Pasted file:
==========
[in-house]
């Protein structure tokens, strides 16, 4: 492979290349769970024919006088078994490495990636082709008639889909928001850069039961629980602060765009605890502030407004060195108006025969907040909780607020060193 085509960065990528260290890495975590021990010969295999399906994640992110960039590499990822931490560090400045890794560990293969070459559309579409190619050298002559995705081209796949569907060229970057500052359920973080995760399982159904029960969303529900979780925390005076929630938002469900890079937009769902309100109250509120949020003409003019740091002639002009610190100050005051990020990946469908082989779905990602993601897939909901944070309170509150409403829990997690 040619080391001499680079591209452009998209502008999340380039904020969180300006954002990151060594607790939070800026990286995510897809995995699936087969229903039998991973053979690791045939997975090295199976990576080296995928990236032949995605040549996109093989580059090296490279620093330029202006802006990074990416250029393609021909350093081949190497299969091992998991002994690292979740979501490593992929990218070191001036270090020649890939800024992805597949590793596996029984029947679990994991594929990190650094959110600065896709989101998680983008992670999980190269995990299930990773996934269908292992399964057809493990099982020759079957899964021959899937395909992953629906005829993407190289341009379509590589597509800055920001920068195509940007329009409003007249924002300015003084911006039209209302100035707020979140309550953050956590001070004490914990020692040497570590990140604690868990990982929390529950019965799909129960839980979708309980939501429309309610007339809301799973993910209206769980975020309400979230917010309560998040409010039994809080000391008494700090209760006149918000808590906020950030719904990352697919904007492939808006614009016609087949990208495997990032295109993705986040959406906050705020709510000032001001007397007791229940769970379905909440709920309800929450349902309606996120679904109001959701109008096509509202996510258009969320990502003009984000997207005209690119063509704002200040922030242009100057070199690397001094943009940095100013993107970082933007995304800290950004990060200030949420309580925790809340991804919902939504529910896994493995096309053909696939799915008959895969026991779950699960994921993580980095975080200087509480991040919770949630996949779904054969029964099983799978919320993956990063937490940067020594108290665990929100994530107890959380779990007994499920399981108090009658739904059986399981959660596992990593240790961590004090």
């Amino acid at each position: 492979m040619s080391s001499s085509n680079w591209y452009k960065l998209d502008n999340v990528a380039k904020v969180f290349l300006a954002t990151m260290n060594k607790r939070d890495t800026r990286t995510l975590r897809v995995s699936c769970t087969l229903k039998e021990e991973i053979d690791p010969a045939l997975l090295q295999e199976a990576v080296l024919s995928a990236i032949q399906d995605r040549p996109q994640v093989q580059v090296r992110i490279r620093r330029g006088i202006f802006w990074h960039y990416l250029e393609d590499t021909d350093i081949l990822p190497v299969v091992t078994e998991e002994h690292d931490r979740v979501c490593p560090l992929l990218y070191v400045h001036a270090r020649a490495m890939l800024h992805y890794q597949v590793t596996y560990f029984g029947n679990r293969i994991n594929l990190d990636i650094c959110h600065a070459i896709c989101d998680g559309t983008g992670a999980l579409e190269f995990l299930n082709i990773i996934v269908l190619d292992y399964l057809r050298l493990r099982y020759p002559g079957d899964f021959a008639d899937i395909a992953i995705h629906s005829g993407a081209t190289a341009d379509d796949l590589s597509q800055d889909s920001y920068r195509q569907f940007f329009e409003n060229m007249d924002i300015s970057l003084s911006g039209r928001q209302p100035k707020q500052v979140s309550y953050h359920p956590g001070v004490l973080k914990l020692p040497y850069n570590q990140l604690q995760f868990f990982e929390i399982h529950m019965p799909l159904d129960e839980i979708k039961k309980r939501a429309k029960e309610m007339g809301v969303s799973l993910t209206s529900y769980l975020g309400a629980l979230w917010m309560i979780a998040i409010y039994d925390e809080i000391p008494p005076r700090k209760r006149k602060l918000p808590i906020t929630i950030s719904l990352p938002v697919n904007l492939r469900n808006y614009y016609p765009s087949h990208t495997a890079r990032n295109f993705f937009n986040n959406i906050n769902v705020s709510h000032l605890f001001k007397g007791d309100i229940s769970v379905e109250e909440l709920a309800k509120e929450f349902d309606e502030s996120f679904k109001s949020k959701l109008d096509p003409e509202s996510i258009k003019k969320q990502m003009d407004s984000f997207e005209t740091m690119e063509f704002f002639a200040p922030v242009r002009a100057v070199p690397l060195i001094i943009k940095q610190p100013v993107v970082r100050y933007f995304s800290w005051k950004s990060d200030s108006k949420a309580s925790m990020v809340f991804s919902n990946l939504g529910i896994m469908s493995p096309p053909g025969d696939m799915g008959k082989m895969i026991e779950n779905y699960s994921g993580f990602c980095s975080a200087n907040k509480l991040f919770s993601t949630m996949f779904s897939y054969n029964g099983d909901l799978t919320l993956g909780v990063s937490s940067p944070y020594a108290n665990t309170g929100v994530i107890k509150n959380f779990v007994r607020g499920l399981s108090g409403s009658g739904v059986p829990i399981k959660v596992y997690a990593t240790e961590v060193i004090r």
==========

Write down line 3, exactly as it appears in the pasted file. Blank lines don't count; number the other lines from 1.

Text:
């Amino acid at each position: 492979m040619s080391s001499s085509n680079w591209y452009k960065l998209d502008n999340v990528a380039k904020v969180f290349l300006a954002t990151m260290n060594k607790r939070d890495t800026r990286t995510l975590r897809v995995s699936c769970t087969l229903k039998e021990e991973i053979d690791p010969a045939l997975l090295q295999e199976a990576v080296l024919s995928a990236i032949q399906d995605r040549p996109q994640v093989q580059v090296r992110i490279r620093r330029g006088i202006f802006w990074h960039y990416l250029e393609d590499t021909d350093i081949l990822p190497v299969v091992t078994e998991e002994h690292d931490r979740v979501c490593p560090l992929l990218y070191v400045h001036a270090r020649a490495m890939l800024h992805y890794q597949v590793t596996y560990f029984g029947n679990r293969i994991n594929l990190d990636i650094c959110h600065a070459i896709c989101d998680g559309t983008g992670a999980l579409e190269f995990l299930n082709i990773i996934v269908l190619d292992y399964l057809r050298l493990r099982y020759p002559g079957d899964f021959a008639d899937i395909a992953i995705h629906s005829g993407a081209t190289a341009d379509d796949l590589s597509q800055d889909s920001y920068r195509q569907f940007f329009e409003n060229m007249d924002i300015s970057l003084s911006g039209r928001q209302p100035k707020q500052v979140s309550y953050h359920p956590g001070v004490l973080k914990l020692p040497y850069n570590q990140l604690q995760f868990f990982e929390i399982h529950m019965p799909l159904d129960e839980i979708k039961k309980r939501a429309k029960e309610m007339g809301v969303s799973l993910t209206s529900y769980l975020g309400a629980l979230w917010m309560i979780a998040i409010y039994d925390e809080i000391p008494p005076r700090k209760r006149k602060l918000p808590i906020t929630i950030s719904l990352p938002v697919n904007l492939r469900n808006y614009y016609p765009s087949h990208t495997a890079r990032n295109f993705f937009n986040n959406i906050n769902v705020s709510h000032l605890f001001k007397g007791d309100i229940s769970v379905e109250e909440l709920a309800k509120e929450f349902d309606e502030s996120f679904k109001s949020k959701l109008d096509p003409e509202s996510i258009k003019k969320q990502m003009d407004s984000f997207e005209t740091m690119e063509f704002f002639a200040p922030v242009r002009a100057v070199p690397l060195i001094i943009k940095q610190p100013v993107v970082r100050y933007f995304s800290w005051k950004s990060d200030s108006k949420a309580s925790m990020v809340f991804s919902n990946l939504g529910i896994m469908s493995p096309p053909g025969d696939m799915g008959k082989m895969i026991e779950n779905y699960s994921g993580f990602c980095s975080a200087n907040k509480l991040f919770s993601t949630m996949f779904s897939y054969n029964g099983d909901l799978t919320l993956g909780v990063s937490s940067p944070y020594a108290n665990t309170g929100v994530i107890k509150n959380f779990v007994r607020g499920l399981s108090g409403s009658g739904v059986p829990i399981k959660v596992y997690a990593t240790e961590v060193i004090r």